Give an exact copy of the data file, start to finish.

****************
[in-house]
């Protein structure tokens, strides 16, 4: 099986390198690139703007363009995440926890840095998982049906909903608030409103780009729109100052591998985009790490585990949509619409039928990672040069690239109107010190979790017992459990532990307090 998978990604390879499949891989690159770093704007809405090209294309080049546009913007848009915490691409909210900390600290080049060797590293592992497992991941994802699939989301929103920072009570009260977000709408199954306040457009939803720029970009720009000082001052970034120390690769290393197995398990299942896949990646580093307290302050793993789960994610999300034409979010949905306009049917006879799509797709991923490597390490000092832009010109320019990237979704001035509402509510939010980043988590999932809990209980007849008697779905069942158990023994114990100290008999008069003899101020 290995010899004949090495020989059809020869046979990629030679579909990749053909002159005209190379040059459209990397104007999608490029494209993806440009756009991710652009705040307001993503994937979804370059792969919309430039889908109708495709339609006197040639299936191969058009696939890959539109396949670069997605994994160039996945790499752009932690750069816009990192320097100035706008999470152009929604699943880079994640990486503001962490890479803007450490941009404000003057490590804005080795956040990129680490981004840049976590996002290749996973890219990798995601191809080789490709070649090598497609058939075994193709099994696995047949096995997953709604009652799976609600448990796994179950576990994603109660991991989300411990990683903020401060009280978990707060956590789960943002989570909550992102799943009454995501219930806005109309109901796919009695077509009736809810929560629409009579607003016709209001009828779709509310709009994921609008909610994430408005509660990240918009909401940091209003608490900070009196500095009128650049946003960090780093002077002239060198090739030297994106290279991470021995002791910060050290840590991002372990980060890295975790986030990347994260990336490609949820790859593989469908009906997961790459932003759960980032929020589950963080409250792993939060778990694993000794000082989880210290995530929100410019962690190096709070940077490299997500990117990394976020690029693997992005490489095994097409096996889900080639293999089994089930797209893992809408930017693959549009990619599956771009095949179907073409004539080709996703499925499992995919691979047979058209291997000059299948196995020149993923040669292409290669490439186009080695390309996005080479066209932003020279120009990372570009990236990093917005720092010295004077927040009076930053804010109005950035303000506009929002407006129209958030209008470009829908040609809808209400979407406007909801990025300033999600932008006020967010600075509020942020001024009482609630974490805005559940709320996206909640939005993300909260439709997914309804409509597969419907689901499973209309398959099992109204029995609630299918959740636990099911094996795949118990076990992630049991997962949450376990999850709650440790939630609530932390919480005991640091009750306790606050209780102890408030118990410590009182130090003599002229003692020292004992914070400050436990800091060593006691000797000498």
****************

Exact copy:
[in-house]
């Protein structure tokens, strides 16, 4: 099986390198690139703007363009995440926890840095998982049906909903608030409103780009729109100052591998985009790490585990949509619409039928990672040069690239109107010190979790017992459990532990307090 998978990604390879499949891989690159770093704007809405090209294309080049546009913007848009915490691409909210900390600290080049060797590293592992497992991941994802699939989301929103920072009570009260977000709408199954306040457009939803720029970009720009000082001052970034120390690769290393197995398990299942896949990646580093307290302050793993789960994610999300034409979010949905306009049917006879799509797709991923490597390490000092832009010109320019990237979704001035509402509510939010980043988590999932809990209980007849008697779905069942158990023994114990100290008999008069003899101020 290995010899004949090495020989059809020869046979990629030679579909990749053909002159005209190379040059459209990397104007999608490029494209993806440009756009991710652009705040307001993503994937979804370059792969919309430039889908109708495709339609006197040639299936191969058009696939890959539109396949670069997605994994160039996945790499752009932690750069816009990192320097100035706008999470152009929604699943880079994640990486503001962490890479803007450490941009404000003057490590804005080795956040990129680490981004840049976590996002290749996973890219990798995601191809080789490709070649090598497609058939075994193709099994696995047949096995997953709604009652799976609600448990796994179950576990994603109660991991989300411990990683903020401060009280978990707060956590789960943002989570909550992102799943009454995501219930806005109309109901796919009695077509009736809810929560629409009579607003016709209001009828779709509310709009994921609008909610994430408005509660990240918009909401940091209003608490900070009196500095009128650049946003960090780093002077002239060198090739030297994106290279991470021995002791910060050290840590991002372990980060890295975790986030990347994260990336490609949820790859593989469908009906997961790459932003759960980032929020589950963080409250792993939060778990694993000794000082989880210290995530929100410019962690190096709070940077490299997500990117990394976020690029693997992005490489095994097409096996889900080639293999089994089930797209893992809408930017693959549009990619599956771009095949179907073409004539080709996703499925499992995919691979047979058209291997000059299948196995020149993923040669292409290669490439186009080695390309996005080479066209932003020279120009990372570009990236990093917005720092010295004077927040009076930053804010109005950035303000506009929002407006129209958030209008470009829908040609809808209400979407406007909801990025300033999600932008006020967010600075509020942020001024009482609630974490805005559940709320996206909640939005993300909260439709997914309804409509597969419907689901499973209309398959099992109204029995609630299918959740636990099911094996795949118990076990992630049991997962949450376990999850709650440790939630609530932390919480005991640091009750306790606050209780102890408030118990410590009182130090003599002229003692020292004992914070400050436990800091060593006691000797000498």